With the passing of five of our beloved peers, people are rightfully debating what contributed to this difficult semester. In sum, three dominant views have come to the fore: undergraduates simply aren’t reaching out enough to their peers; undergraduates aren’t taking advantage of all the many support systems existing at Penn; Counseling and Psychological Services is not sufficiently meeting its demand.
There is a common theme: With the exception of CAPS, they seem to be more eloquent forms of victim blaming. Sure, it is plausible that if our peers utilized these options, perhaps, they would not have taken their own lives. It’s too late to tell.
But perhaps the question we should be asking ourselves is: Why is there such a high demand for CAPS?
If our goal is to get to the heart of the problem, then these explanations are only symptomatic. We are not discussing the culture.
We all know what the culture looks like. We all live it.
We get up and put on our thinking masks, drink our daily coffee or choice of energy drink and pretentiously smile throughout the day. We are all leading some organization, juggling applications for internships or jobs, performing in some troupe, competing in a sport, leading some type of research or worse, doing all of the above. For those who know the social scene, you know that moderation is not our game. Add midterms and finals, and the need to distress is more than real.
Call it what you want — the struggle bus, the grind, hell week — it is a road to exhaustion, depression and worse. It is a road of alienation, high expectations to succeed and an unspoken pressure to not appear to fail — at anything.
It is possible that this culture is a self-manifesting. We chose to come to an Ivy League institution. We all obviously don’t want to be ordinary. But, perhaps, we should also rethink some of the expectations placed on us.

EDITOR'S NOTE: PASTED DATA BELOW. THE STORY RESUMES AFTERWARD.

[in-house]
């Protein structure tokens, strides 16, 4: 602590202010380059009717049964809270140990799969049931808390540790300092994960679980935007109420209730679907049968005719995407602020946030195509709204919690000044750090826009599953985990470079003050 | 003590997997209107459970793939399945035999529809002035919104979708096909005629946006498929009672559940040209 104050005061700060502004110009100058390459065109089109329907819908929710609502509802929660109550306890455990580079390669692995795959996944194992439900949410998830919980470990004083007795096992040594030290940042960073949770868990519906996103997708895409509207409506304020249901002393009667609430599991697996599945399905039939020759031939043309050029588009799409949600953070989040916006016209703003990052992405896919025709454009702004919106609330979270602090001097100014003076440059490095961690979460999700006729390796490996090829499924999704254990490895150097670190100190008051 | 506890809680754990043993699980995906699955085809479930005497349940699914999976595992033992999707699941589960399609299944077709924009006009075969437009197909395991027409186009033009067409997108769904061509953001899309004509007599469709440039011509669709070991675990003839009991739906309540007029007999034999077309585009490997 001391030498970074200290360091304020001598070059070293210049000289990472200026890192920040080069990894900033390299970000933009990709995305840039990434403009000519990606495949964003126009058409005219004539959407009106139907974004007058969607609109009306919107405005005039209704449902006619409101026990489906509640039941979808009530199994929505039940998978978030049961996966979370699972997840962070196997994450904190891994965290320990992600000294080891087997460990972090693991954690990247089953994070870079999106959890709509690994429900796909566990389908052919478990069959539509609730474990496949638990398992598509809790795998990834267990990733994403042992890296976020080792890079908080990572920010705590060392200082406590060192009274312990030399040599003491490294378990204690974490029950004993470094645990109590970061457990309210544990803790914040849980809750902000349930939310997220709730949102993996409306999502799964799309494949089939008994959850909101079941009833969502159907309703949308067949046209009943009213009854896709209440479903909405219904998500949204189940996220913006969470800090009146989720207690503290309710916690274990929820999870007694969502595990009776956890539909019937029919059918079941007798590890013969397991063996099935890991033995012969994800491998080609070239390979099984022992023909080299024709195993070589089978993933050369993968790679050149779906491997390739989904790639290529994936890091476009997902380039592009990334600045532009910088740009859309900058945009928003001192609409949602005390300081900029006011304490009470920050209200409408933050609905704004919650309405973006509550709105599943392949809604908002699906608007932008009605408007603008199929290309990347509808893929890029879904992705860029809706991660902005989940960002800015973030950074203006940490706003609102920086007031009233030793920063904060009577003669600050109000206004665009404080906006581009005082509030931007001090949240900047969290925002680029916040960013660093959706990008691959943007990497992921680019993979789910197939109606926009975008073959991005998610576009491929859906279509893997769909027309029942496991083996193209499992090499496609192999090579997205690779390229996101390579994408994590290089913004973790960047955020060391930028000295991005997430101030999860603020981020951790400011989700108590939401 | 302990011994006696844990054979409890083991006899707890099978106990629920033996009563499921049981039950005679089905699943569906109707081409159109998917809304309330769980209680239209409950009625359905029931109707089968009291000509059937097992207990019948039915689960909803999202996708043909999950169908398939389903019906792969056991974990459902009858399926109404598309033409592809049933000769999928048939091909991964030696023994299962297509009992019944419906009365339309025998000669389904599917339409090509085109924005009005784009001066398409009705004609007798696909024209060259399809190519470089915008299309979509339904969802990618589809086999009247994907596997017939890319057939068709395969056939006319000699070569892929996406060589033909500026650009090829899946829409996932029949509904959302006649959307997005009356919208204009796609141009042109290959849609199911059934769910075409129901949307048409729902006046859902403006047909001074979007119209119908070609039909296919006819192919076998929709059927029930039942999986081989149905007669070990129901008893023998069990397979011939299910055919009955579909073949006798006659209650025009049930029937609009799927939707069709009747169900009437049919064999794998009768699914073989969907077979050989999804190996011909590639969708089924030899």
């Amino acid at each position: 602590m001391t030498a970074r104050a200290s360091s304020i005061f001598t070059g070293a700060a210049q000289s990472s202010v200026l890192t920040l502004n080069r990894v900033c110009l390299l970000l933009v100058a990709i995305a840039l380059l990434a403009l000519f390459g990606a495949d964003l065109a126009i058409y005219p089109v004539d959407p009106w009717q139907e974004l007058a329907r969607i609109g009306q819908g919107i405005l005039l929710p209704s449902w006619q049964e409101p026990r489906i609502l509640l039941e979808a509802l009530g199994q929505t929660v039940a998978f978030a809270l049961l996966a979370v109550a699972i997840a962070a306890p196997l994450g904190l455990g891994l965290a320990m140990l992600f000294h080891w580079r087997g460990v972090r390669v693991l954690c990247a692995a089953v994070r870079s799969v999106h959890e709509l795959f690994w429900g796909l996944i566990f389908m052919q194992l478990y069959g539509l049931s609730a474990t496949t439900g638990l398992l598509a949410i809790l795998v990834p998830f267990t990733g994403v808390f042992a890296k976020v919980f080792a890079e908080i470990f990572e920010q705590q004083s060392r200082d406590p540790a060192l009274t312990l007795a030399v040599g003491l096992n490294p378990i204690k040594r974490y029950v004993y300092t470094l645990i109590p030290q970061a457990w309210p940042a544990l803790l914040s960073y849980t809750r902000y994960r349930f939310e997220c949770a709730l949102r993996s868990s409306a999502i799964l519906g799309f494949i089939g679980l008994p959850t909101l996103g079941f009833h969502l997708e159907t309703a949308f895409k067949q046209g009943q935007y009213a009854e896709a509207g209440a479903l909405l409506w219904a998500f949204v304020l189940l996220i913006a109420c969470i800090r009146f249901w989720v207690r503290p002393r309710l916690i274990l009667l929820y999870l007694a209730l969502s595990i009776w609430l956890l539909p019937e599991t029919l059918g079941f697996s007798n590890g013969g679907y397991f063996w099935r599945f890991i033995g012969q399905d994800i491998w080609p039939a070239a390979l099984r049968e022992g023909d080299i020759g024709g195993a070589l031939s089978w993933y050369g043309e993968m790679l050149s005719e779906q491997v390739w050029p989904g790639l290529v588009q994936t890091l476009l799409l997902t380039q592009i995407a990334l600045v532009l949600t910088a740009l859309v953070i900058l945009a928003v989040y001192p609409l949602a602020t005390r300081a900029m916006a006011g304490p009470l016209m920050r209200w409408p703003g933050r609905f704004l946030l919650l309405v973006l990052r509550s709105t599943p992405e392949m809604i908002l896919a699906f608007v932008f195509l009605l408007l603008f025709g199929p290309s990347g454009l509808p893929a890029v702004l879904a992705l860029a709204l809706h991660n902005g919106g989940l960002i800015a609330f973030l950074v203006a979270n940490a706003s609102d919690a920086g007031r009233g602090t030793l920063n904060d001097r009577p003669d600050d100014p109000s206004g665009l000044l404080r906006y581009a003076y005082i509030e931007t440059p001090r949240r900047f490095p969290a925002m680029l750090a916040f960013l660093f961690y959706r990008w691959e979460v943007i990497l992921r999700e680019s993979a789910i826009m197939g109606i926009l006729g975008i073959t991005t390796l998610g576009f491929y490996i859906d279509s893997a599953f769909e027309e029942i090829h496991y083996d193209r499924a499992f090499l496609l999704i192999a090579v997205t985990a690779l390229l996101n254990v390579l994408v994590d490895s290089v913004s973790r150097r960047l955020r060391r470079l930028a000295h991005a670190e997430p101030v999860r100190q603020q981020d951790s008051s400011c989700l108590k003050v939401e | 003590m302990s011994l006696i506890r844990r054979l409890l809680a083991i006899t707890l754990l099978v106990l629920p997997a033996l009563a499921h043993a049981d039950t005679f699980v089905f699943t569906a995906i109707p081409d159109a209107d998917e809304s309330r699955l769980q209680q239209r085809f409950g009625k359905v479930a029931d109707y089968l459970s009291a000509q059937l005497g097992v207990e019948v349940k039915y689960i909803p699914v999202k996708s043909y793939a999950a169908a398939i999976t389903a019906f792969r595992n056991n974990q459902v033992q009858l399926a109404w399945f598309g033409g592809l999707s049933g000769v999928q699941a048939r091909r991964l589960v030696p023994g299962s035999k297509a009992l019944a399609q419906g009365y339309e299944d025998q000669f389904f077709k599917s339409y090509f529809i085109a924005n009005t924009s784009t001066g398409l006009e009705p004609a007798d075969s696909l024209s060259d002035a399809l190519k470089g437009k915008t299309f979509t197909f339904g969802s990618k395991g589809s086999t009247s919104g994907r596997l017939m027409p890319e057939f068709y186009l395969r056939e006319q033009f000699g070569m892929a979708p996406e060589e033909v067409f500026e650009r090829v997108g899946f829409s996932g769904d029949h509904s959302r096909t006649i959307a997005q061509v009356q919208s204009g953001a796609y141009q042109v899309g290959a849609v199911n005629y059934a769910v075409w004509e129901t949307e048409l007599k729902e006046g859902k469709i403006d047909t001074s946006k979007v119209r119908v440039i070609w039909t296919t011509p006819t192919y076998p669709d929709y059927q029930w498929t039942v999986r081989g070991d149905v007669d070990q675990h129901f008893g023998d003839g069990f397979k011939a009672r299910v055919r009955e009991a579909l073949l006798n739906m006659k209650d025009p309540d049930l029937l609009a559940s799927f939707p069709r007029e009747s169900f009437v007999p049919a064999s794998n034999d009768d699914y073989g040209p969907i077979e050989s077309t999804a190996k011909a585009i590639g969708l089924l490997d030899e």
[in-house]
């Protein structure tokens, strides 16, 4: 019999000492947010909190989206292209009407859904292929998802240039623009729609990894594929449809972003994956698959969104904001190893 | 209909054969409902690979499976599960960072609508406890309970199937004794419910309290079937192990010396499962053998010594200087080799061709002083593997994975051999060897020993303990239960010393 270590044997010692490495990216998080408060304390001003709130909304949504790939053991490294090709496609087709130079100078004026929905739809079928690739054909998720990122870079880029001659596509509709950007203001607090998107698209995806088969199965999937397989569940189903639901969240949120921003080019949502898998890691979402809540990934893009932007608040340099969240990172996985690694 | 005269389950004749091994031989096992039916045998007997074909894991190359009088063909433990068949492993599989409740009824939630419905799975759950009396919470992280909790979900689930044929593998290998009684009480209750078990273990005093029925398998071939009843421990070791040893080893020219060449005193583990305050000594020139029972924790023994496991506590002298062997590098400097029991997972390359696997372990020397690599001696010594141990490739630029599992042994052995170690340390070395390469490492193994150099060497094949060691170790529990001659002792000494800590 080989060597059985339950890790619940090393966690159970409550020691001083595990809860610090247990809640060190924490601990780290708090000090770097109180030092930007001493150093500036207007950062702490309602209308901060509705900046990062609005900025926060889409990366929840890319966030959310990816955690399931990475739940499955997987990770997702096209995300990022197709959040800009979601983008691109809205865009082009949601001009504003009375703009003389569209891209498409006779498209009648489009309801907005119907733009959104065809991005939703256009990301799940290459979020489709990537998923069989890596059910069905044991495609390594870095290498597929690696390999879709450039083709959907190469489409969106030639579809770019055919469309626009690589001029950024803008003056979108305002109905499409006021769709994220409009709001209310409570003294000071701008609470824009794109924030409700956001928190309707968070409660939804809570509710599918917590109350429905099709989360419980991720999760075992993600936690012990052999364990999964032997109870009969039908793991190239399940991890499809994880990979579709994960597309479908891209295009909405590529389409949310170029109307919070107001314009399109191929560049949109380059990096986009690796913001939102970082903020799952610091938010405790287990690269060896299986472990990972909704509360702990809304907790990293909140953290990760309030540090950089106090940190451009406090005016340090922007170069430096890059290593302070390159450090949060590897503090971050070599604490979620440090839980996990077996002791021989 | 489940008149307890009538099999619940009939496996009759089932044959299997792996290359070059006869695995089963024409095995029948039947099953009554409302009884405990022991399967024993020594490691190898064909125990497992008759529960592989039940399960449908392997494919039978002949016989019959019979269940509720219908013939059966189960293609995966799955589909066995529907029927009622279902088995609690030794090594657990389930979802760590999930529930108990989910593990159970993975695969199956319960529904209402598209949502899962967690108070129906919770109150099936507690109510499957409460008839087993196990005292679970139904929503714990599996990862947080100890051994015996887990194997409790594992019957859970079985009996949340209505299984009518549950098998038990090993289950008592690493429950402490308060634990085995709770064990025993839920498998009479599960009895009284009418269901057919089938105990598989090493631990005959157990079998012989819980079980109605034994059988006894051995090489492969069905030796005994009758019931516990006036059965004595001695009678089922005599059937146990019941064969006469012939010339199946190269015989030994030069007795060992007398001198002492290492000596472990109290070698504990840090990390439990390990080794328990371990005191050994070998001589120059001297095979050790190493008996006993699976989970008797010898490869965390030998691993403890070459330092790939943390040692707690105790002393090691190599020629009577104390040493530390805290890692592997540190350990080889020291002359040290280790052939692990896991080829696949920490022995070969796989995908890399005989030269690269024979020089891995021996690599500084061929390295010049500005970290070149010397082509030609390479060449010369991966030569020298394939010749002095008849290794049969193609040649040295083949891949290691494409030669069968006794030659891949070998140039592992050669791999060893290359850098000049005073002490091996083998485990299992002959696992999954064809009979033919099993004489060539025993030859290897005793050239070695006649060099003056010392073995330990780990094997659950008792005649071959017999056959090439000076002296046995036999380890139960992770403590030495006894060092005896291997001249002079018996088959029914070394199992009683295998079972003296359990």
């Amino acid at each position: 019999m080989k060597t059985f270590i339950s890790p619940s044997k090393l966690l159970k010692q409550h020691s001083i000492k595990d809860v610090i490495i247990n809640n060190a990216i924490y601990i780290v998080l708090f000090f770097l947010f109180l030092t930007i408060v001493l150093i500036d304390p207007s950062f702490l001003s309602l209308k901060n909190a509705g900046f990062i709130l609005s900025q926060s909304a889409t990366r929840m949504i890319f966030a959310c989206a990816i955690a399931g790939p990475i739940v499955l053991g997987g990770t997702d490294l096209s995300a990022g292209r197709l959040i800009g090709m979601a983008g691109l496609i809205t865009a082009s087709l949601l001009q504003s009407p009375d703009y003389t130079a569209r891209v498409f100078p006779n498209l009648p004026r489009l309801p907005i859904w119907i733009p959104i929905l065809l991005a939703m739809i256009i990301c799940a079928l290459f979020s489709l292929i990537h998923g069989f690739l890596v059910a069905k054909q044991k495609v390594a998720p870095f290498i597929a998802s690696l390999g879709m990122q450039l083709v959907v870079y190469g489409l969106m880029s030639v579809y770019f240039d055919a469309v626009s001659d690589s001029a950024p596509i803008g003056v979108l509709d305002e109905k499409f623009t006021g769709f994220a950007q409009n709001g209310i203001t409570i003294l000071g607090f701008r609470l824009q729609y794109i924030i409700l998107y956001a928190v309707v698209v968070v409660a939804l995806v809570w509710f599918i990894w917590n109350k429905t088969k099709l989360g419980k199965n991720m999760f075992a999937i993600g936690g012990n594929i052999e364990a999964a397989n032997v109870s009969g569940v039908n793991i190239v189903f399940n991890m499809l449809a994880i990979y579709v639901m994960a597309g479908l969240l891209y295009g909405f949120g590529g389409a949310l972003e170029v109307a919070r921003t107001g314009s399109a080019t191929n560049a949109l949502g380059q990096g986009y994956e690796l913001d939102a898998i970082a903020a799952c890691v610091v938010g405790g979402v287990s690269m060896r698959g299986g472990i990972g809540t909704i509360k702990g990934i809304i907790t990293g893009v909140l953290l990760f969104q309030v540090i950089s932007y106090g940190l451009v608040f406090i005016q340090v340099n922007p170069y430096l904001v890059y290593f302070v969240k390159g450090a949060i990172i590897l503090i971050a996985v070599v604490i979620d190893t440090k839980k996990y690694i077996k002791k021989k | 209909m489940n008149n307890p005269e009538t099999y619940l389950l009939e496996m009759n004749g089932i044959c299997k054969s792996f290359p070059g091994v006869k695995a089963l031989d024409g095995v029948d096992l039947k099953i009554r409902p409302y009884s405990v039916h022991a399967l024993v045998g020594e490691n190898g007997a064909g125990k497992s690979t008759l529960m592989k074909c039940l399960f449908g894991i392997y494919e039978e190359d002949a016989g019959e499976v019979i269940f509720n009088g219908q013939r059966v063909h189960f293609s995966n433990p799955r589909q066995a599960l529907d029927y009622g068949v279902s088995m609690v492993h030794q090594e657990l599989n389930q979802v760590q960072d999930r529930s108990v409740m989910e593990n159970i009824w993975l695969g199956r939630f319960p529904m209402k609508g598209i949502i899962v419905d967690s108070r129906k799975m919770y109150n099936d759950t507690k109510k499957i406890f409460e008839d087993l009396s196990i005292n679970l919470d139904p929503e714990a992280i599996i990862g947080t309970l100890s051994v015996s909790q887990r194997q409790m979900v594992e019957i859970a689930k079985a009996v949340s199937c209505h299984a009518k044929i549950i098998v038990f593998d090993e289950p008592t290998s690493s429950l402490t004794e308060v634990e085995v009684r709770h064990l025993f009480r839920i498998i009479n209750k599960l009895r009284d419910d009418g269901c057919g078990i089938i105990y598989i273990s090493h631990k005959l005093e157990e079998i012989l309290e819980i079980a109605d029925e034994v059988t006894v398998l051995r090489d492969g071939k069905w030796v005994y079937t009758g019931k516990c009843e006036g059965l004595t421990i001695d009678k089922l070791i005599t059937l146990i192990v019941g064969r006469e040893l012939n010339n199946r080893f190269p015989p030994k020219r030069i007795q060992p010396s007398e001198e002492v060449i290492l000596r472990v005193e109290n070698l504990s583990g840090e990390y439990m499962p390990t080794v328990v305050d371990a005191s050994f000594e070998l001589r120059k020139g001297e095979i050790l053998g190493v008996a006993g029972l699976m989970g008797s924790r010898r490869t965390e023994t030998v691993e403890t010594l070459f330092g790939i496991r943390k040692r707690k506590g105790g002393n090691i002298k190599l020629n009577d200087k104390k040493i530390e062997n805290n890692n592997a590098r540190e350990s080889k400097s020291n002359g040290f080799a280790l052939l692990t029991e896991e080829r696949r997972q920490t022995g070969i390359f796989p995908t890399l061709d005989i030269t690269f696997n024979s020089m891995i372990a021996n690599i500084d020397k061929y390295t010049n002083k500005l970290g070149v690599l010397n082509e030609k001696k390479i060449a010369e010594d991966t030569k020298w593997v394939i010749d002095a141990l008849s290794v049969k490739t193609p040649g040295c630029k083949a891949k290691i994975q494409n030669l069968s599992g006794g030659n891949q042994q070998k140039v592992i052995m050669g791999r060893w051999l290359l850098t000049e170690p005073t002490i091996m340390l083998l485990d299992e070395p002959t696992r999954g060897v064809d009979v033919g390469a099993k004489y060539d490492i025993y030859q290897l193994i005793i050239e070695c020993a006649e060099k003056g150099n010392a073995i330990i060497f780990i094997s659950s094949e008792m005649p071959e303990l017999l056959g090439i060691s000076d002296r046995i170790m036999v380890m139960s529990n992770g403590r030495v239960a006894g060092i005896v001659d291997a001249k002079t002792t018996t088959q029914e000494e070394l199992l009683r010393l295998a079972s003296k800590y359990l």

Our culture is inextricably tied to institutional arrangements and, more importantly, institutional incentives. As freshmen, we did not have much say in developing the rules of the game. We were welcomed in and told to do our best to win.
Apparently, winning means being able to jump a lot of arbitrary hurdles with a smile on your face.
I would like to focus on a few things that I believe contribute to the problem.
I maintain that we continue to follow an archaic model of lecturing (skewed to one learning style), high-stakes testing (consistently proven to inhibit creativity) and openly endorse competition amongst our students (the opposite being better for learning and production of knowledge). There is a growing body of evidence demonstrating how outdated our methodology truly is.
To this mix, we have rigid and demanding requirements for our majors and in the process, charge a pretty penny — which inevitably creates familial stressors.
On one hand, we are encouraged to be creative and explore our genuine interests. Then, we have to jump these hoops and hurdles that make it difficult to do just that. These are loud contradictions that have huge implications.
We all want to become our institution’s definition of “success.” Subsequently, we are often willing to pay a heavy psychological price: little sleep, stress, a low self-esteem and loneliness are all part of the semester ritual.
This actually pits us against our friendships, passions and other, personally derived ideas of success. It is maddening.
Perhaps, midterms and finals have outlived their purpose. Perhaps, we don’t all have to “be the best.” Perhaps, we can focus on improving our individual strengths and abilities and better yet, make sure that everyone makes it in a healthy and dignified fashion.
It is time to demand new values that are more consistent with a healthy and humane life.
And don’t get me wrong: I am not saying Penn should be easy. I am saying that between what we have and all the existing alternatives, demanding some humanity is more than just reasonable: It is rational — especially from such a well-endowed institution.
It’s time for us — students, staff and faculty — to work together and reject this rat race. My peers and I welcome the opportunity to do this — who’s with me?
Jonathan Paz is a College junior. His email address is email@example.com.
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